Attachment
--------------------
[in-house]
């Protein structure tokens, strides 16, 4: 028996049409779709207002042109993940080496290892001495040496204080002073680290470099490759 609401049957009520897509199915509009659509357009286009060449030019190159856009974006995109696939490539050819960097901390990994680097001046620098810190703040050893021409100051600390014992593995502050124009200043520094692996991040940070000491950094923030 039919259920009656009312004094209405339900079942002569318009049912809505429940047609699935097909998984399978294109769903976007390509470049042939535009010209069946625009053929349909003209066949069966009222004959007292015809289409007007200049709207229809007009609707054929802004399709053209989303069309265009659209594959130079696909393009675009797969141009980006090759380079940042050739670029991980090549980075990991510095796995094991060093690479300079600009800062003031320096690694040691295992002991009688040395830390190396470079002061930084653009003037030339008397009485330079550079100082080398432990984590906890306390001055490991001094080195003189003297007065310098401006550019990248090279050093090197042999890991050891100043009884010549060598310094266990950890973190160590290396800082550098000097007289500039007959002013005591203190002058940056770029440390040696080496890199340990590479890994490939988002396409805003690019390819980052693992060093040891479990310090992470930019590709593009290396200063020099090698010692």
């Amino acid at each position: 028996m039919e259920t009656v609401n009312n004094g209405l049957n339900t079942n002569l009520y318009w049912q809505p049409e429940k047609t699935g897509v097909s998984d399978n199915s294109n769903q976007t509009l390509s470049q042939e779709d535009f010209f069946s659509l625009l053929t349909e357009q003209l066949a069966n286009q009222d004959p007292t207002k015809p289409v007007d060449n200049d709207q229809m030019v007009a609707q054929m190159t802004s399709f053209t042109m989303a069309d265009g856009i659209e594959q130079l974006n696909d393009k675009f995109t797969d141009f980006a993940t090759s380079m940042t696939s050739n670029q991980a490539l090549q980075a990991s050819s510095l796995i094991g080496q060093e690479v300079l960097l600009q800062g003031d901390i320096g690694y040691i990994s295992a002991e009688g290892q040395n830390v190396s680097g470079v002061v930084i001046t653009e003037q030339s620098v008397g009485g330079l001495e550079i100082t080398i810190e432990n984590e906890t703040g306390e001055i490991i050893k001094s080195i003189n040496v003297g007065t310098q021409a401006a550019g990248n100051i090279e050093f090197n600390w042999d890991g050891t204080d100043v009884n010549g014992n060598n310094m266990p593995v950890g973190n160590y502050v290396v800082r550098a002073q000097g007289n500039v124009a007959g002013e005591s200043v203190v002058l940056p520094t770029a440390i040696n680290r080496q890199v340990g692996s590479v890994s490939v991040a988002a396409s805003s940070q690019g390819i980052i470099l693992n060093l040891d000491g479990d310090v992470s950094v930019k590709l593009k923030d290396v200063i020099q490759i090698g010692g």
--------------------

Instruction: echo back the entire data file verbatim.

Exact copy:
[in-house]
């Protein structure tokens, strides 16, 4: 028996049409779709207002042109993940080496290892001495040496204080002073680290470099490759 609401049957009520897509199915509009659509357009286009060449030019190159856009974006995109696939490539050819960097901390990994680097001046620098810190703040050893021409100051600390014992593995502050124009200043520094692996991040940070000491950094923030 039919259920009656009312004094209405339900079942002569318009049912809505429940047609699935097909998984399978294109769903976007390509470049042939535009010209069946625009053929349909003209066949069966009222004959007292015809289409007007200049709207229809007009609707054929802004399709053209989303069309265009659209594959130079696909393009675009797969141009980006090759380079940042050739670029991980090549980075990991510095796995094991060093690479300079600009800062003031320096690694040691295992002991009688040395830390190396470079002061930084653009003037030339008397009485330079550079100082080398432990984590906890306390001055490991001094080195003189003297007065310098401006550019990248090279050093090197042999890991050891100043009884010549060598310094266990950890973190160590290396800082550098000097007289500039007959002013005591203190002058940056770029440390040696080496890199340990590479890994490939988002396409805003690019390819980052693992060093040891479990310090992470930019590709593009290396200063020099090698010692």
């Amino acid at each position: 028996m039919e259920t009656v609401n009312n004094g209405l049957n339900t079942n002569l009520y318009w049912q809505p049409e429940k047609t699935g897509v097909s998984d399978n199915s294109n769903q976007t509009l390509s470049q042939e779709d535009f010209f069946s659509l625009l053929t349909e357009q003209l066949a069966n286009q009222d004959p007292t207002k015809p289409v007007d060449n200049d709207q229809m030019v007009a609707q054929m190159t802004s399709f053209t042109m989303a069309d265009g856009i659209e594959q130079l974006n696909d393009k675009f995109t797969d141009f980006a993940t090759s380079m940042t696939s050739n670029q991980a490539l090549q980075a990991s050819s510095l796995i094991g080496q060093e690479v300079l960097l600009q800062g003031d901390i320096g690694y040691i990994s295992a002991e009688g290892q040395n830390v190396s680097g470079v002061v930084i001046t653009e003037q030339s620098v008397g009485g330079l001495e550079i100082t080398i810190e432990n984590e906890t703040g306390e001055i490991i050893k001094s080195i003189n040496v003297g007065t310098q021409a401006a550019g990248n100051i090279e050093f090197n600390w042999d890991g050891t204080d100043v009884n010549g014992n060598n310094m266990p593995v950890g973190n160590y502050v290396v800082r550098a002073q000097g007289n500039v124009a007959g002013e005591s200043v203190v002058l940056p520094t770029a440390i040696n680290r080496q890199v340990g692996s590479v890994s490939v991040a988002a396409s805003s940070q690019g390819i980052i470099l693992n060093l040891d000491g479990d310090v992470s950094v930019k590709l593009k923030d290396v200063i020099q490759i090698g010692g």